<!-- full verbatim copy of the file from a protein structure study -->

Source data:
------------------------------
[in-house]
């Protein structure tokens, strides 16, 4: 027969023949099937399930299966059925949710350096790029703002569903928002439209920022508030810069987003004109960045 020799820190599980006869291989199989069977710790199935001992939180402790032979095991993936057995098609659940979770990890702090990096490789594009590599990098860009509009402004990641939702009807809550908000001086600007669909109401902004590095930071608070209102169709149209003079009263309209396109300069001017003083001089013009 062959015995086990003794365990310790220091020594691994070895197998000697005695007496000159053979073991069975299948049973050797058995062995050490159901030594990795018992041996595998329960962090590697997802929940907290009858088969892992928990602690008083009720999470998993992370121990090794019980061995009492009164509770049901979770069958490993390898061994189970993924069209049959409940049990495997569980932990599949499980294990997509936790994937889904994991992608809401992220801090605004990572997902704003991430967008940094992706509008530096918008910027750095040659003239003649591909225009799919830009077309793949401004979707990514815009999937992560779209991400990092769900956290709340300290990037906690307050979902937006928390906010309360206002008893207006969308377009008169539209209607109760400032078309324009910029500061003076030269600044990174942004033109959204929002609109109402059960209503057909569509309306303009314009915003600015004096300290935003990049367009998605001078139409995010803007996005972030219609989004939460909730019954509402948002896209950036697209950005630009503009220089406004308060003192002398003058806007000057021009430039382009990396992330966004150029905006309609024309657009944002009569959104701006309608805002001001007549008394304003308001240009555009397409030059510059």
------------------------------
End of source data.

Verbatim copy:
[in-house]
């Protein structure tokens, strides 16, 4: 027969023949099937399930299966059925949710350096790029703002569903928002439209920022508030810069987003004109960045 020799820190599980006869291989199989069977710790199935001992939180402790032979095991993936057995098609659940979770990890702090990096490789594009590599990098860009509009402004990641939702009807809550908000001086600007669909109401902004590095930071608070209102169709149209003079009263309209396109300069001017003083001089013009 062959015995086990003794365990310790220091020594691994070895197998000697005695007496000159053979073991069975299948049973050797058995062995050490159901030594990795018992041996595998329960962090590697997802929940907290009858088969892992928990602690008083009720999470998993992370121990090794019980061995009492009164509770049901979770069958490993390898061994189970993924069209049959409940049990495997569980932990599949499980294990997509936790994937889904994991992608809401992220801090605004990572997902704003991430967008940094992706509008530096918008910027750095040659003239003649591909225009799919830009077309793949401004979707990514815009999937992560779209991400990092769900956290709340300290990037906690307050979902937006928390906010309360206002008893207006969308377009008169539209209607109760400032078309324009910029500061003076030269600044990174942004033109959204929002609109109402059960209503057909569509309306303009314009915003600015004096300290935003990049367009998605001078139409995010803007996005972030219609989004939460909730019954509402948002896209950036697209950005630009503009220089406004308060003192002398003058806007000057021009430039382009990396992330966004150029905006309609024309657009944002009569959104701006309608805002001001007549008394304003308001240009555009397409030059510059």